New con­sulate marks city’s ties to Le­banon

Im­mi­grants love Canada as much as the old coun­try, writes Elie Ghan­imé.

Calgary Herald - - OPINION - Elie Ghan­imé is the hon­orary con­sul of Le­banon for Cal­gary and south­ern Al­berta.

This week marks a sig­nif­i­cant turn in the his­tory of Cana­dian and Le­banese re­la­tions: The of­fi­cial open­ing of Le­banon’s first hon­orary con­sulate to serve the south­ern Al­berta re­gion.

We launch with a cel­e­bra­tion on Le­banese In­de­pen­dence Day, Nov. 22, which this year is the 75th an­niver­sary of sovereignty from France in 1943.

The ex­pan­sion of con­sular ser­vices into south­ern Al­berta helps in­crease op­por­tu­ni­ties for more trade, cul­tural ex­changes and tourism be­tween our beloved coun­tries.

The new con­sulate is also the re­sult of sev­eral years of hard ef­forts and lob­by­ing by my­self and other mem­bers of the Le­banese di­as­pora, who have pro­moted Cal­gary as a ma­jor Cana­dian city with ex­ten­sive in­ter­na­tional busi­ness and cul­tural ex­po­sure.

The in­crease in Le­banese rep­re­sen­ta­tion re­flects strong ties be­tween the two coun­tries. The first Le­banese im­mi­grant ar­rived in Canada in 1882 and to­day, there are some 350,000 Cana­di­ans who are of Le­banese de­scent. About 50,000 live in Cal­gary and south­ern Al­berta.

Canada is often re­ferred to in Le­banon as the favourite des­ti­na­tion for young, bright grad­u­ates in search of suc­cess, sta­bil­ity and for­tune. Main­tain­ing strong ties with Le­banese peo­ple, wher­ever they are around the world, has helped Le­banon re­main strong and in­de­pen­dent, amid po­lit­i­cal in­sta­bil­ity. It’s re­sulted in an en­dur­ing love for the mother coun­try that lives on in the chil­dren of Le­banese im­mi­grants, their chil­dren and their chil­dren. There are gen­er­a­tions of Cana­di­ans of Le­banese de­scent con­tribut­ing to ev­ery thread of the fab­ric of Cana­dian life. But as much as they have a love for old coun­try, their love and ap­pre­ci­a­tion of Canada is just as strong.

As I have seen over the years that I have spent in Canada, and in par­tic­u­lar Cal­gary, my Le­banese friends have con­trib­uted to ev­ery as­pect of Cana­dian life, gain­ing promi­nence and re­spected po­si­tions wher­ever they live, and have en­cour­aged the gen­er­a­tions that fol­lowed to con­tinue to love both Le­banon and Canada for wel­com­ing them with open arms.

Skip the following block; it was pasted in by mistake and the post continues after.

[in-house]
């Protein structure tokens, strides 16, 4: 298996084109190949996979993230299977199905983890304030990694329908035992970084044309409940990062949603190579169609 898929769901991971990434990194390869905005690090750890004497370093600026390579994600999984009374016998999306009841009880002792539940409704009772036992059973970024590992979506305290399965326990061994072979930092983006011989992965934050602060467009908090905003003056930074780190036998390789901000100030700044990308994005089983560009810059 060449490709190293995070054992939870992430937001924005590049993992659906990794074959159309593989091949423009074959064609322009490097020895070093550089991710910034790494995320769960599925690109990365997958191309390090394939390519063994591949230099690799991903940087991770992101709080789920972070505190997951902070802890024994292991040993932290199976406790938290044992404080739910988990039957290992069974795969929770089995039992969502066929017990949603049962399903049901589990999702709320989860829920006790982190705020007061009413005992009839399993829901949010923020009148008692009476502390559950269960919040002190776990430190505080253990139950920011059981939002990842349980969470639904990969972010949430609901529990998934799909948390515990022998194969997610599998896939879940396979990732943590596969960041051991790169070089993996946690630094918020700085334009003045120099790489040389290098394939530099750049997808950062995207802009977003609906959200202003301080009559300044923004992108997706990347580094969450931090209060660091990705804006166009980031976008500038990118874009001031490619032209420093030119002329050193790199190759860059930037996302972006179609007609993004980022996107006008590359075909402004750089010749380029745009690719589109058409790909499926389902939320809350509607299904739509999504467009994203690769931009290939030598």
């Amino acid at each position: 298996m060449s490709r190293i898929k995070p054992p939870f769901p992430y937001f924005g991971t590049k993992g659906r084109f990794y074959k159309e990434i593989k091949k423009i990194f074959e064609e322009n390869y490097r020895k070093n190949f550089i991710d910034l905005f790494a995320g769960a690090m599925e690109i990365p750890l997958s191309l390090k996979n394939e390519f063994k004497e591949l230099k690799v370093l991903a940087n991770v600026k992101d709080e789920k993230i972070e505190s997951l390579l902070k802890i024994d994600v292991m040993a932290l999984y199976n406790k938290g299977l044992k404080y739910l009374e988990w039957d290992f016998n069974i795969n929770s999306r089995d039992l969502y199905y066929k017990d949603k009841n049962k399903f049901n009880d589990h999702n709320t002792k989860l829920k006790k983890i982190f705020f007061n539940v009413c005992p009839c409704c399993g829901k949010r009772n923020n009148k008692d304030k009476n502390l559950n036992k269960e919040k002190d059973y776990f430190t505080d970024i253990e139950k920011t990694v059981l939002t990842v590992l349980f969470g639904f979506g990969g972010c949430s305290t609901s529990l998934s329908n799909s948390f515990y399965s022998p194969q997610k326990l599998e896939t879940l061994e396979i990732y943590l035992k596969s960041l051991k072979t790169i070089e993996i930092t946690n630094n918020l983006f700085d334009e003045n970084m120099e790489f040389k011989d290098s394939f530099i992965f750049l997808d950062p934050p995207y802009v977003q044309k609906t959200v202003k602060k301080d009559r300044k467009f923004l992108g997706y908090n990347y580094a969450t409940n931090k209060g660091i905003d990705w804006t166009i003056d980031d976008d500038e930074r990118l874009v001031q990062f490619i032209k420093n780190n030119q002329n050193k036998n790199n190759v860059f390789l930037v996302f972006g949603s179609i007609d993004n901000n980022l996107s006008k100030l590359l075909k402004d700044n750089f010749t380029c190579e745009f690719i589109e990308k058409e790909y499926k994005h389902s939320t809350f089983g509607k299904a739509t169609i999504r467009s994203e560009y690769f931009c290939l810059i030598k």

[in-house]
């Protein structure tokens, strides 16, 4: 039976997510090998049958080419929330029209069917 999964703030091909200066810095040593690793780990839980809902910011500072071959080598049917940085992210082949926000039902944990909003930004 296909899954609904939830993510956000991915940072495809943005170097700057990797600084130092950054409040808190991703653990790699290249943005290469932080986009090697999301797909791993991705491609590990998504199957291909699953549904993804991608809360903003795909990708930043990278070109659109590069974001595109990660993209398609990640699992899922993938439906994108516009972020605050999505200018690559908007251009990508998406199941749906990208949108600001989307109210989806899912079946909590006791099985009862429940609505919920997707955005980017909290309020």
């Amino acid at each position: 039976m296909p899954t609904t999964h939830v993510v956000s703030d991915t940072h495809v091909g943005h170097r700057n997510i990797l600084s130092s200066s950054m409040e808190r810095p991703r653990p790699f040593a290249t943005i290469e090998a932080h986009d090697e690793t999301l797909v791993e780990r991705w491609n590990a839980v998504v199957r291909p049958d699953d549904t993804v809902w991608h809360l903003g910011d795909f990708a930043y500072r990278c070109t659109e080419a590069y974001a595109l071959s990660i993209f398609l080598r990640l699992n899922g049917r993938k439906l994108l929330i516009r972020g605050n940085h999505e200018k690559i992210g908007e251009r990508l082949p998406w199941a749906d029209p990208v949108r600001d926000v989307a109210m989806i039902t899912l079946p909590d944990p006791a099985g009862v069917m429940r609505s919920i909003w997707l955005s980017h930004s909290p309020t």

This re­minds me of a story of a young Le­banese busi­ness­man re­turn­ing to Canada. When pre­sent­ing his Cana­dian pass­port at the bor­der, the of­fi­cer com­mented: “You are a Le­banese who is now liv­ing in Canada, right?” The young man an­swered “Yes,” with pride. So, the of­fi­cer con­tin­ued, ask­ing: “Then which do you love more, Canada or Le­banon?”

The young man an­swered quickly: “Sir, this is not a ques­tion you can an­swer eas­ily and lightly. It is like ask­ing some­one who would he love more, his mother or his wife? Le­banon is like my mother. I was born with her and did not choose her. I love her un­con­di­tion­ally and will al­ways re­turn to her for love and safety. While Canada is like my wife: I chose to be with her, I love her and re­spect her and I part­ner with her to raise a fam­ily and be suc­cess­ful in ev­ery­thing I do,” an­swered the young man.

Both loves can­not be taken lightly or treated as one bet­ter or less than the other.

Last year, for the first time, Cana­di­ans of Le­banese de­scent — even those whose fam­i­lies came here more than a hun­dred years ago — were al­lowed and en­cour- aged to vote in the Le­banese elec­tions. They just had to reg­is­ter in ad­vance with the gov­ern­ment. An hon­orary con­sulate in Cal­gary now makes this process eas­ier.

Some claim that Le­banon has not ac­tu­ally taken in­de­pen­dence, due to the con­tin­ued po­lit­i­cal un­rest and in­ter­fer­ence by var­i­ous coun­tries in a pre­car­i­ous bal­ance of pow­ers in the re­gion. I ar­gue this is sim­ply un­true. The Le­banese peo­ple have demon­strated that they are lovers of life, progress and in­de­pen­dence. They strug­gle and fall, but they never give up. They are the ul­ti­mate rep­re­sen­ta­tion of courage and pos­i­tive think­ing.

This week’s Plat­inum Ju­bilee is proof that our Le­banese fore­fa­thers got it right. The Le­banese gov­ern­ment’s con­tin­ued open pol­icy of forg­ing close ties with the French gov­ern­ment, and many other coun­tries in­clud­ing Canada, has helped se­cure its po­si­tion as a strong and in­de­pen­dent coun­try.

It is my hope that all Cal­gar­i­ans and in­deed Al­ber­tans and Cana­di­ans, ex­pe­ri­ence Le­banon for them­selves and add it to their bucket list of must-see tourist des­ti­na­tions.

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